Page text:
You are free to do the things that Jesus did and you are free not to worry about how little you’re doing or how much you’re leaving undone. 

Because what God has joined together no one— not even you in your pathetic every day run-of-the-mills sins— can tear asunder. 

No, you are his. 

And with all that he is and all that he has, for better, for worse, no matter if your faith feels rich or if it is poor, he will cherish you. 

This is his solemn vow.

(Un)Like a Virgin

Jason Micheli —  June 12, 2019 — Leave a comment

We continued our summer sermon series through the parables with Matthew’s story of the ten virgins, preached by the summer minion, David King.

The Bridegroom Cometh,” but that came too late.  Better than coming too early, I guess.   

The parables are stories Jesus tells about himself. That is, the parables make no sense apart from who Jesus is and what God does through Jesus on the cross.  So, you can imagine my surprise when Jason told me last week that I was preaching on the parable of the 10 virgins.  

I mean, talk about a first impression.

In all seriousness though, if the parables are stories that both are made sense of through the cross and shed light on the mystery of the cross, then the story we have in today’s scripture presents a difficult passage to make sense of.  

Like last week’s scripture, this parable is categorized as a parable of judgment.  And, on the face of it, the parable reeks of an inhospitable bridegroom shutting the door in the face of the virgins.  In fact, the story tells of all doors being shut to the foolish virgins.  And before we start associating ourselves with the wise virgins, remember to whom and for what purpose Jesus tells this parable.  Jesus tells it to the disciples, knowing full well that they will fall asleep when he asks them to stay awake in the Garden of Gethsemane, just a chapter later in Matthew’s narrative.  

The parable of judgment – this parable of the kingdom – it presupposes the disciples unfaithfulness to Christ.  

Why, then, do we so often read the parables of judgment as parables of condemnation, as verses and stories declaring the sorting out of the faithful from the unbelievers that we think will happen at the end of days, that great and glorious time when we can whet our tongues with the wine of heaven while all the non-Christians weep and gnash their teeth?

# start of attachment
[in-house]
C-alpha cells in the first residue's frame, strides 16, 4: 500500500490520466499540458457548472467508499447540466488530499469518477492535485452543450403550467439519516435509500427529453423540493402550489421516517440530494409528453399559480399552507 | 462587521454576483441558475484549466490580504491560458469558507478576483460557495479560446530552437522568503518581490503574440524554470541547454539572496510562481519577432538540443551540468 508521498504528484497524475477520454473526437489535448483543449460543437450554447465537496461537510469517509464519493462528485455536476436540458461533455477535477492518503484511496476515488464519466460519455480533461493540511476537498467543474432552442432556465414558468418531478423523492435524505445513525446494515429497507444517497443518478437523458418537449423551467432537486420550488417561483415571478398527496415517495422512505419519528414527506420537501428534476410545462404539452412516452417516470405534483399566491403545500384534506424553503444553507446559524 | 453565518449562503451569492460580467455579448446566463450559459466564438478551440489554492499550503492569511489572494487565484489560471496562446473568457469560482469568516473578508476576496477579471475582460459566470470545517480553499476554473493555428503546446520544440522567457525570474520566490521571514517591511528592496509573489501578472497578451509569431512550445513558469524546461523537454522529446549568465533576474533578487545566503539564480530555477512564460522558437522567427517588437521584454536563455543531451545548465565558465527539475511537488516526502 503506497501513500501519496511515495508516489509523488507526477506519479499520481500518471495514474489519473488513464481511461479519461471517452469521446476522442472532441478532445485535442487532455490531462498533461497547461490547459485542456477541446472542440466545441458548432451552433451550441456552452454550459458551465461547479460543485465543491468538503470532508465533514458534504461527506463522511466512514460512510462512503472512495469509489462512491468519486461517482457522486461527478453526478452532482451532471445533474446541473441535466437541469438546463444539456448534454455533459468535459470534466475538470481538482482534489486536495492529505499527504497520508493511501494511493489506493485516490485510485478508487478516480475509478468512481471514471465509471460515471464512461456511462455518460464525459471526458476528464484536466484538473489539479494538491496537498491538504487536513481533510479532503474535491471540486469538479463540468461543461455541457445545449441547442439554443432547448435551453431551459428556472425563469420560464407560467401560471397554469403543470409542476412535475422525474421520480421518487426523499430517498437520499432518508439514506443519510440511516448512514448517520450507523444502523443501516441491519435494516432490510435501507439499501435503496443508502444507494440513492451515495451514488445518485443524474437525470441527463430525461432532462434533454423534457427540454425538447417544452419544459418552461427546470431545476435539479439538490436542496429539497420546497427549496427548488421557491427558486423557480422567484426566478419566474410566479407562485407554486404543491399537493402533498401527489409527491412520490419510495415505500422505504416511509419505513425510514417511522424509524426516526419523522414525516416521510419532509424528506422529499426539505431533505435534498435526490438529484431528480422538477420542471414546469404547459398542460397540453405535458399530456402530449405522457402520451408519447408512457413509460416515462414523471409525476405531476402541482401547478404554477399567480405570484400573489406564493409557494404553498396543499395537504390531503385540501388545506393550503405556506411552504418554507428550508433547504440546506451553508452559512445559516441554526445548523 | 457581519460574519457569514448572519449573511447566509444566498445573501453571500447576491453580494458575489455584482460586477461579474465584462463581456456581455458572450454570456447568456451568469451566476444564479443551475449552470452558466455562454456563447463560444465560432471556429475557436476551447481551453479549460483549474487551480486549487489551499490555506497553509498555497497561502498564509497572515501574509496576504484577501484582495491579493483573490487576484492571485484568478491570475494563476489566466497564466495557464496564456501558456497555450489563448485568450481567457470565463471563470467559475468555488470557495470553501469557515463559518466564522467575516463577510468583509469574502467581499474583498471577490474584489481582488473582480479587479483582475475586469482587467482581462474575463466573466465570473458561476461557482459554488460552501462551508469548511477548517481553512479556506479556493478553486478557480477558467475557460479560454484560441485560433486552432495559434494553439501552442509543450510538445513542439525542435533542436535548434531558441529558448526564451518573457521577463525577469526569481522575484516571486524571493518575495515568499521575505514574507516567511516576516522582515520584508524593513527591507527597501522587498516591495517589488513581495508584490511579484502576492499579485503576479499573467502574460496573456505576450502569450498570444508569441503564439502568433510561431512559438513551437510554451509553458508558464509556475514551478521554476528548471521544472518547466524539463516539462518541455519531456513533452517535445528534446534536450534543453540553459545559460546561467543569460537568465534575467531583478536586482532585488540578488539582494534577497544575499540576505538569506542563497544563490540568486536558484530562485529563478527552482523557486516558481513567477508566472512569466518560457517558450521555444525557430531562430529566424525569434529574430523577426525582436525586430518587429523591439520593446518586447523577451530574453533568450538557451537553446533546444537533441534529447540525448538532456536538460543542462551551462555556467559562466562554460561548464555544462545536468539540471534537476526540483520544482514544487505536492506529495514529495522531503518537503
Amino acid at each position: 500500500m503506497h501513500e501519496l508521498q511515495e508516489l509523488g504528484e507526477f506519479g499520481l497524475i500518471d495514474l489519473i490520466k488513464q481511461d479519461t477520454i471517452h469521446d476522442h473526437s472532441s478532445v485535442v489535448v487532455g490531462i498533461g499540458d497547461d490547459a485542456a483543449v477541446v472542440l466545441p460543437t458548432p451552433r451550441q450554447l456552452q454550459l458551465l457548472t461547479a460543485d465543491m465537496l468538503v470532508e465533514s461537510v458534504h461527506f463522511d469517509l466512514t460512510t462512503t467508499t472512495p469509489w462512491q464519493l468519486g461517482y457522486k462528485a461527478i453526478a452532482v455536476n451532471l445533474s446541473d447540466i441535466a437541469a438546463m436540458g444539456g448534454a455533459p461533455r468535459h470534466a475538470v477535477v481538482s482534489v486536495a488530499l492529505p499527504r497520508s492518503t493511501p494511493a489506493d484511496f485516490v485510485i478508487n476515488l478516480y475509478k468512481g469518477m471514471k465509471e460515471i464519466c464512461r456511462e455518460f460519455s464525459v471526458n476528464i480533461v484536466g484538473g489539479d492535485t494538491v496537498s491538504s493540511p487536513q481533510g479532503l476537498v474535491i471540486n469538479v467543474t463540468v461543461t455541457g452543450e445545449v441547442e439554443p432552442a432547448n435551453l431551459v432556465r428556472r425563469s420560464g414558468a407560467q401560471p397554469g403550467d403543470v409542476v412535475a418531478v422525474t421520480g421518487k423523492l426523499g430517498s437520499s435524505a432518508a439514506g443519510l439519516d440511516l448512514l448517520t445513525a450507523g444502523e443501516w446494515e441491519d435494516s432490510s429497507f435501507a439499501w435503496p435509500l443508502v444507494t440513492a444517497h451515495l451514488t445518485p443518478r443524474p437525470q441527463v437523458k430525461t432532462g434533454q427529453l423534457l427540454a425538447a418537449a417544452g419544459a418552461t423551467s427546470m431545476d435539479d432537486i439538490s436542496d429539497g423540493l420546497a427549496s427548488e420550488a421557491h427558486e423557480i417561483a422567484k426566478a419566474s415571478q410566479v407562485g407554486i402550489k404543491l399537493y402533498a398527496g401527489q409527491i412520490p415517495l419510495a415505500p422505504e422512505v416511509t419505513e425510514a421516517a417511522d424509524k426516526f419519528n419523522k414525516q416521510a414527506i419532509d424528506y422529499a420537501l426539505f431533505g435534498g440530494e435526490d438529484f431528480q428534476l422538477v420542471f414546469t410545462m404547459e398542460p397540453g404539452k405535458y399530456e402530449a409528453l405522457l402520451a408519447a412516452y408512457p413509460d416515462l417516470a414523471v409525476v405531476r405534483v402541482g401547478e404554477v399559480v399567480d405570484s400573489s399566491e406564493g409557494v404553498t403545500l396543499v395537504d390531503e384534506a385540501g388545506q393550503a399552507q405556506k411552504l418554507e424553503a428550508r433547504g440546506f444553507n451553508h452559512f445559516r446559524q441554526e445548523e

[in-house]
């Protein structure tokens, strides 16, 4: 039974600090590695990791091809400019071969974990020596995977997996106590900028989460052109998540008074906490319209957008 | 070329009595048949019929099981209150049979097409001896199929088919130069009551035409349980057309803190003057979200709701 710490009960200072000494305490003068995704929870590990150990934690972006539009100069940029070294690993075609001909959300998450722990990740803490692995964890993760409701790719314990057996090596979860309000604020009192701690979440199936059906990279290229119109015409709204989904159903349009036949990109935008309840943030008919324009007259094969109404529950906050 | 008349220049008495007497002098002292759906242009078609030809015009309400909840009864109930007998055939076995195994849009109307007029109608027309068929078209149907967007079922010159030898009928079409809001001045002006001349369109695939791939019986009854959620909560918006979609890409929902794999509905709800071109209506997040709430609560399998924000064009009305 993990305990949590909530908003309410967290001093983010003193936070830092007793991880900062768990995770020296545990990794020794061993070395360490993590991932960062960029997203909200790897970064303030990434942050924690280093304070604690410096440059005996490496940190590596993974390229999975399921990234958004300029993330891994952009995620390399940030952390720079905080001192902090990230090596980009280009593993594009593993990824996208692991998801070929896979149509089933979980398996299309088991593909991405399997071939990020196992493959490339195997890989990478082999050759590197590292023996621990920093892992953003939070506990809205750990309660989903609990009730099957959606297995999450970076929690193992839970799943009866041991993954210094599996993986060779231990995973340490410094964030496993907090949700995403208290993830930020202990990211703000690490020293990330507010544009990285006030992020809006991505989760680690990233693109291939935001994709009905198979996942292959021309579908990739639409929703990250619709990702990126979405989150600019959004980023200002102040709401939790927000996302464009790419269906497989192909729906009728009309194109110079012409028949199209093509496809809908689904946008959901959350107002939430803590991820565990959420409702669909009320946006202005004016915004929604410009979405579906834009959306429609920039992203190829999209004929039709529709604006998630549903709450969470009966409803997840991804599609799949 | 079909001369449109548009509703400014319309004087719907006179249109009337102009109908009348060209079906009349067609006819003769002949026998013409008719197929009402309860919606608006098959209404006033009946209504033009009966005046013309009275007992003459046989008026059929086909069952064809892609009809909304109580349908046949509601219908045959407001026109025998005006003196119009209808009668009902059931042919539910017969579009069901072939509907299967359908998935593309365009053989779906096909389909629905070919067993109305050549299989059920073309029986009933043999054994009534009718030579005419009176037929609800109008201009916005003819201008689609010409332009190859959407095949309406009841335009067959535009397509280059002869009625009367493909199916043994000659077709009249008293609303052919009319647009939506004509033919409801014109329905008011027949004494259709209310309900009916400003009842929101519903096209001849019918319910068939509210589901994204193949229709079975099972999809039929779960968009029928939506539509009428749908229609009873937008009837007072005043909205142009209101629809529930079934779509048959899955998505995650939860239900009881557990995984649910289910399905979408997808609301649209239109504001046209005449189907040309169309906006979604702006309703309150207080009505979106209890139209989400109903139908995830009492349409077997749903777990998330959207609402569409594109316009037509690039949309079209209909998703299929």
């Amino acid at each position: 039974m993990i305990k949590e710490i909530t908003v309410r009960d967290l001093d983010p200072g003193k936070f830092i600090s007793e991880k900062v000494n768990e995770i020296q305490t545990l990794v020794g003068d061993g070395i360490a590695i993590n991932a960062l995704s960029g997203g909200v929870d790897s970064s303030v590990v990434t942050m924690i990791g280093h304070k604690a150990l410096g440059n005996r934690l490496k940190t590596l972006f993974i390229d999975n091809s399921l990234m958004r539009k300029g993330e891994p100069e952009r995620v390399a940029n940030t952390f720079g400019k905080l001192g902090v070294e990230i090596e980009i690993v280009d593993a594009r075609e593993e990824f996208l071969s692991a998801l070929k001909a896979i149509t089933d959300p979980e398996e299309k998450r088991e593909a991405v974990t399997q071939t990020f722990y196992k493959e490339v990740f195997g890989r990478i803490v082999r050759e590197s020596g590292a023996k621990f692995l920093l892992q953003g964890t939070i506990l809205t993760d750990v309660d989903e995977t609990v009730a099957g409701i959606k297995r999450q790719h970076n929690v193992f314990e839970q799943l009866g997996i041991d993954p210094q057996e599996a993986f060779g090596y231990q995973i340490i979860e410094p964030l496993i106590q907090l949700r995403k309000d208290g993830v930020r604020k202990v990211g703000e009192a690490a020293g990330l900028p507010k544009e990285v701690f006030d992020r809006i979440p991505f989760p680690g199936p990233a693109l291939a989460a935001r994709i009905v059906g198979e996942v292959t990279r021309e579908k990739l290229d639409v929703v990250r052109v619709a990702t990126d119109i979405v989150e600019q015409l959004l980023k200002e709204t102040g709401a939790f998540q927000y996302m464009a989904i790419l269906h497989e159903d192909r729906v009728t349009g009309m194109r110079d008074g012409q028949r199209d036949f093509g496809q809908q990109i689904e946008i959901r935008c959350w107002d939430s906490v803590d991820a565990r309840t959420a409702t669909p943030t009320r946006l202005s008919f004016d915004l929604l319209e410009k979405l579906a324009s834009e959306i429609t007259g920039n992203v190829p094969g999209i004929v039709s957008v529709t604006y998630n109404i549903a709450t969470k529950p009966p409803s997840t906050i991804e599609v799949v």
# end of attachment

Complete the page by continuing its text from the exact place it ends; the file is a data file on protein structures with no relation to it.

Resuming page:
Stories, parables like these, we so often read them to satiate our need for validation of our faith in a world that often feels hostile to it.  However, the image of the virgins, the fact that there are ten of them, indicates to us that the people being judged are members of the church.  Their virginity is symbolic: it indicates their preparedness to be married to the bridegroom who is Christ.  As St. Paul writes in 2 Corinthians 11:2, “I promised you to one husband, to Christ, so that I might present you as a pure virgin to him.”  

Already, then, the popular interpretation of this as a judgment levied against non-believers is moot.  The virgins are united in a community called ‘Church,’ their virginity imputed to them as a symbol of grace.  

Further, what this shows to us is that this parable of judgment, it needs to be read through a frame, a lens, that presupposes the gift of grace.  We read the parables of judgment not with condemnation in mind, but with, as Robert Capon insists, a hermeneutic of inclusion-before-exclusion.

This is all the more important since the parable begins with the ever important word, “then.”  Earlier in Matthew’s Gospel, Jesus describes the Kingdom using the phrase, “The Kingdom will be like” x, y, z.  But here, Jesus begins by using the word “then,” indicating to the disciples that this is not a parable of judgment preceding the cross.  Jesus is speaking of what the kingdom in the wake of the cross is like.  

The wedding has happened – the grace has been offered.  The virgins are preparing to celebrate their marriage.  

What, then, is all the fuss about the oil?  Fleming Rutledge, who I will only mention once since she’s really Jason’s gal, asks the pertinent question: what really is in those lamps?  

Before I answer that question, I must admit that one of my guilty pleasures is listening to bad Christian talk radio.  You know, the all love but no Jesus kind of Christian talk radio.  You know, the kind that prides itself in its acceptance of saints but rejects the sinner.  The kind of Christian talk radio that will couch an hour long sermon on judgment in between two hours of financial planning “from a biblical perspective.”  I love that stuff.